For more information on the topic of militarization of police in the USA, Urban Shield, NEMLEC, go to warresisters.org, facingteargas.org, and ACLU.org.

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Jack Rasmus invites guest, Chris Silvera, Secretary-Treasurer of Teamsters Local 808 in New York City, to discuss the current struggle of New York City’s Long Island railroad (LIRR) workers for decent wages and benefits and their possible strike on July 20 that could shut down New York City, stranding 700,000 commuters into the city from the Long Island and the ‘Metro North’ rail-lines. Jack comments how the LIRR negotiations today are a microcosm of management’s successful anti-labor core bargaining strategy of the past 20 years: i.e. a strategy in which previously hired workers are given token wage increases just sufficient to pay for rising health care premiums, deductibles and copays—while new hires and younger workers’ wages are reduced and their healthcare cost contributions are raised. Chris explains management’s latest proposal to LIRR workers—who haven’t had a wage increase in 5 years—is a 2% annual wage increase for current hires, to pay for their rising out of pocket healthcare costs, while new hires will have wages cut 4% and their benefit contributions increased another 4%.  LIRR unions and workers vow to break the 20 year pattern of making new, younger workers pay for existing members token wage gains and benefits maintenance, in what promises to be an important effort to break from the past. Meanwhile, railroad workers appeals to Democratic Party politicians in the city, to New York governor, Cuomo, and to Democrats in Congress to intervene are being ignored, as politicians run the other way revealing the ‘dead end’ of labor’s political strategy of recent decades.   


In the second half of the show, Chris and Jack discuss how the LIRR negotiations represent a bigger picture of the growing ineffectiveness of traditional union strategies—both bargaining and political. Chris notes a new kind of ‘McCarthyism’ prevailing in unions today, where militant and radical rank and file workers no longer run local unions and have been replaced by what he calls ‘staffism and intellectuals’.  Jack discusses the ‘legal web’ that has arisen in recent decades that has given national and regional union leaders excessive legal and political intervention power over local unions, and how the power and independence of local unions must be restored and raise if change is to occur. Jack concludes that restoration will require,however, structural change and new organizational forms at the local union level.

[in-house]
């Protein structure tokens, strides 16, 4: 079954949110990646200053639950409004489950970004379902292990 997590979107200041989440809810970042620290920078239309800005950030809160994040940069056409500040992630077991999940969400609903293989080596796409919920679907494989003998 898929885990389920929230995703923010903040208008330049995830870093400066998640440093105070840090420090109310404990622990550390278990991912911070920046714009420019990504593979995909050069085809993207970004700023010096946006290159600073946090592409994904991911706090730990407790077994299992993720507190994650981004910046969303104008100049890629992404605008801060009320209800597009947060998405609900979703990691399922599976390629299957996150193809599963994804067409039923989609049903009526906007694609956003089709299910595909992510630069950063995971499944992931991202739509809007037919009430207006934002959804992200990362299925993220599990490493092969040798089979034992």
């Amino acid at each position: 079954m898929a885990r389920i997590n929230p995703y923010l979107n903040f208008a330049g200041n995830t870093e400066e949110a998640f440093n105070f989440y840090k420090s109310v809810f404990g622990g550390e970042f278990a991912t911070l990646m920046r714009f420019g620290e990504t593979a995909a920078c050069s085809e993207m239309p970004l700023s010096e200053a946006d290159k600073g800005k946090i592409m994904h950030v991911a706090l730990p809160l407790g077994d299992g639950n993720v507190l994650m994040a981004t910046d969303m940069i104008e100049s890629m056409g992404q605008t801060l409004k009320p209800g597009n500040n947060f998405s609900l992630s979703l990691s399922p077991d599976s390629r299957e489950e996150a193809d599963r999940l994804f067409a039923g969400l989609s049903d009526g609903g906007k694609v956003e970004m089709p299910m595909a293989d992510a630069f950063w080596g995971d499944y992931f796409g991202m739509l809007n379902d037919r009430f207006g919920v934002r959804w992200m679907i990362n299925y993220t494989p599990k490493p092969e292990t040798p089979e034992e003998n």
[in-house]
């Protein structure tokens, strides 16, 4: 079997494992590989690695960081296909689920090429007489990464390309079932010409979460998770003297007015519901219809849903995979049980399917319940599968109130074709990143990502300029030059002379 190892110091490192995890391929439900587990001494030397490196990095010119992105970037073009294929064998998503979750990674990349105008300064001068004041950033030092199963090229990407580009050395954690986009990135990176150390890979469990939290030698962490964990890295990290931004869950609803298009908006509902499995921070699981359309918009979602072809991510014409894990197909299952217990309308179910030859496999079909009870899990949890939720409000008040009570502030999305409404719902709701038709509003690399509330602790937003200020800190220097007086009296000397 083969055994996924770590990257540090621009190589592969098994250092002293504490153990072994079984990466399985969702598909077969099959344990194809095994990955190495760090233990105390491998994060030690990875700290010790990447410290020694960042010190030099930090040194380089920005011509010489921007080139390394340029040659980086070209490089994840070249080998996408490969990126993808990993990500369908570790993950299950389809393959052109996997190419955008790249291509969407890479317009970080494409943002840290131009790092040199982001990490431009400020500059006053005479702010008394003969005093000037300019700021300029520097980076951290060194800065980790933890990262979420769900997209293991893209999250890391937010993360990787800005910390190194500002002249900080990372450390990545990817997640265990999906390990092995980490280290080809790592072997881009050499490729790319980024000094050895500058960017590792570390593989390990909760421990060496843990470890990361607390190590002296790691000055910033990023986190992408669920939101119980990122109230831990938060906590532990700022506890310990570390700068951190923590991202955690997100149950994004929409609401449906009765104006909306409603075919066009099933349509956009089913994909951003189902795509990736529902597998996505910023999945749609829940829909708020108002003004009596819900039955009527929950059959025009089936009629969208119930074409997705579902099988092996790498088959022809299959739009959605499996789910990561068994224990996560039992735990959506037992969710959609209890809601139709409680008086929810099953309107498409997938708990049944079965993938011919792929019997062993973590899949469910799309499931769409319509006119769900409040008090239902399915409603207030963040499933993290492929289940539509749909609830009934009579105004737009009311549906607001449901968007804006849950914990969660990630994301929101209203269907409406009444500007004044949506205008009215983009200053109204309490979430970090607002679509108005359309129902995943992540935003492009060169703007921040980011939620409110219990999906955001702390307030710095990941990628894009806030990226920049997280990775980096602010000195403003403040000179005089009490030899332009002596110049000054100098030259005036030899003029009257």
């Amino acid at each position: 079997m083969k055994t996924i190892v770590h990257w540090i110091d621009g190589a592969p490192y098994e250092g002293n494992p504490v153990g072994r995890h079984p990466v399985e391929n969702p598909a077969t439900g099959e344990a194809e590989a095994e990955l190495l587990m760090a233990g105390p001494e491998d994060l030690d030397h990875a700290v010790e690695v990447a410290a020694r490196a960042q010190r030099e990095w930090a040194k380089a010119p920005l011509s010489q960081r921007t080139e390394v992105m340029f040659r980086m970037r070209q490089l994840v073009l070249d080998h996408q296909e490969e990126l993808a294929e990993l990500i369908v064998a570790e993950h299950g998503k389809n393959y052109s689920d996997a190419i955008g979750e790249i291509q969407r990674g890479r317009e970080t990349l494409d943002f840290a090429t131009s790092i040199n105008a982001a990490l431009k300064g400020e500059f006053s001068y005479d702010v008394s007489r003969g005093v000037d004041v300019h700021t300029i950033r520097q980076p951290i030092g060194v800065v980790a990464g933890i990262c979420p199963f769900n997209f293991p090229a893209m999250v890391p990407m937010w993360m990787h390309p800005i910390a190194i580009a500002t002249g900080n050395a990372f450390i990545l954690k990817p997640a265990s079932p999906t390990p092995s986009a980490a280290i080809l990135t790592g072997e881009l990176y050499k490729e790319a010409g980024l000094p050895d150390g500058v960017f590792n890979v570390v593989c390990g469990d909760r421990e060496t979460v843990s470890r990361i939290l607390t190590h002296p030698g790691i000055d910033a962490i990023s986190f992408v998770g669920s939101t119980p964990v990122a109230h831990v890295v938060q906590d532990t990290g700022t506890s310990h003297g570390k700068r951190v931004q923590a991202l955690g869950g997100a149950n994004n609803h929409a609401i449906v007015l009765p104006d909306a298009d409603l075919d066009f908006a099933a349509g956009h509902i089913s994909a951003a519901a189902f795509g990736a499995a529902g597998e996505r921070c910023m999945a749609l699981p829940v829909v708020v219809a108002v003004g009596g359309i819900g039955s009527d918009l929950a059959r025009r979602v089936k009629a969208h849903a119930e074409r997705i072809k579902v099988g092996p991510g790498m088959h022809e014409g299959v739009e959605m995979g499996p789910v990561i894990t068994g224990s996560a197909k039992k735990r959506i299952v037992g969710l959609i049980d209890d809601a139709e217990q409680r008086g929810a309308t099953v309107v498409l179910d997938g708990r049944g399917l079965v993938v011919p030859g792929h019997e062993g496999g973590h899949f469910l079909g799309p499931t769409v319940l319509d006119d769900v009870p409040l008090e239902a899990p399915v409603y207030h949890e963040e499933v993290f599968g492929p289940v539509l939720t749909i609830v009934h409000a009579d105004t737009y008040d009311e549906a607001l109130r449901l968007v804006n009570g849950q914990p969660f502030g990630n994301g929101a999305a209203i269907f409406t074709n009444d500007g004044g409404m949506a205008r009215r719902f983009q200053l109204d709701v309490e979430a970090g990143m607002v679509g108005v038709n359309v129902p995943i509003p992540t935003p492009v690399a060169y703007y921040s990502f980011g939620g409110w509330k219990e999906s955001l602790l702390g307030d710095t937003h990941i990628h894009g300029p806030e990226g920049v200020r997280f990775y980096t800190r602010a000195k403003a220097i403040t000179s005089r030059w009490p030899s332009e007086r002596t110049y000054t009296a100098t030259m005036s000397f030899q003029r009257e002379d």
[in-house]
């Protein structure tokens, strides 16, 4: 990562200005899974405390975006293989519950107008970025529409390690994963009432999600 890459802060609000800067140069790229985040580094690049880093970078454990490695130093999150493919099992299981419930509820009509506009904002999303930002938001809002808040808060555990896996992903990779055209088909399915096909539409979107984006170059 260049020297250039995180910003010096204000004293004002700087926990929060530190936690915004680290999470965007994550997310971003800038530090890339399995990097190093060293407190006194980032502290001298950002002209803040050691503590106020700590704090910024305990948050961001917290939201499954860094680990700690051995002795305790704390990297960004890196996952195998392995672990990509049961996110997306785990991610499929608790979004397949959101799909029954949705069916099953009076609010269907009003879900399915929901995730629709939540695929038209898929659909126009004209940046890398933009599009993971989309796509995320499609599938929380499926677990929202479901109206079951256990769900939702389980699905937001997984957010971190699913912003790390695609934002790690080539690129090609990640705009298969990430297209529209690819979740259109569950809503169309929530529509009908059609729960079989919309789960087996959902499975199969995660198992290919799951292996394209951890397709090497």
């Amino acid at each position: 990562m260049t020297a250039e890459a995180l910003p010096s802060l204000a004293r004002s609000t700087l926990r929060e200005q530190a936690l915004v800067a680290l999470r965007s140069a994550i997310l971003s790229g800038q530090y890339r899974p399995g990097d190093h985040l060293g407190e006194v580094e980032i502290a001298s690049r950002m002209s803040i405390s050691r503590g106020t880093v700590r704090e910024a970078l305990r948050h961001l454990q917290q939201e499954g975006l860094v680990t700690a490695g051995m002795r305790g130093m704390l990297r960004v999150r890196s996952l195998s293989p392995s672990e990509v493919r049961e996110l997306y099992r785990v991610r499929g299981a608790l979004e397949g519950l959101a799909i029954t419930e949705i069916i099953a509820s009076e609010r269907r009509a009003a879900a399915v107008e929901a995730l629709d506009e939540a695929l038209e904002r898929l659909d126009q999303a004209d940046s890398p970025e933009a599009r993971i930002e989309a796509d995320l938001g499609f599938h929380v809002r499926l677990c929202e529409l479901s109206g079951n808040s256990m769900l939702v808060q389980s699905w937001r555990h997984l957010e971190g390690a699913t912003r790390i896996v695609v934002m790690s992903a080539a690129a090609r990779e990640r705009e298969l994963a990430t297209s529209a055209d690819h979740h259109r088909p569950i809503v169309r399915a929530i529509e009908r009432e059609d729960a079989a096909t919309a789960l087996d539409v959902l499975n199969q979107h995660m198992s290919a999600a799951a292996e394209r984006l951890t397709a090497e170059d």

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Jack Rasmus welcomes long time immigrant justice journalists, David Bacon and Alexandra Early, to discuss the latest issue in immigrant rights: the surge of 50,000 plus children across the US southern border. Having deported 2 million immigrants already in the past five years, the Obama administration is now requesting another $2 billion for more deportations, as an initial response to the ‘children immigration’ issue. What will happen to tens of thousands of children immigrants now—more detention camps in the US; more dumping of kids back across the US-Mexican border to fend for themselves? In the first half hour of the show Alexandra Early, who has lived in central America for years and has been active politically both in the US and central America, discusses the real conditions behind the exodus of children to the US, desperate to leave poverty, crime and political oppression, as a follow up to her widely read recent article on the topic. Alexandra explains how US economic and political policies are much of the root cause of rising children immigration to the US.  David Bacon, in the show’s second half hour, then provides his excellent political analysis of what’s behind the latest politicization of the ‘children immigration’ issue US. Bacon explains the origins of the children immigration issue that has recently gained attention in the US press, in recent right wing and US Teaparty political maneuvers in the last few weeks, designed to scuttle even the weak immigration reforms that have been proposed by the Obama administration.  David and Jack then discuss the likely further response of Obama to the renewed right wing pressure and maneuvering on immigration—i.e. a more intense deportations and incarceration of children in the short run in coming weeks, followed by promises of ‘more humane’ immigration policy changes ‘later’—post November midterm elections.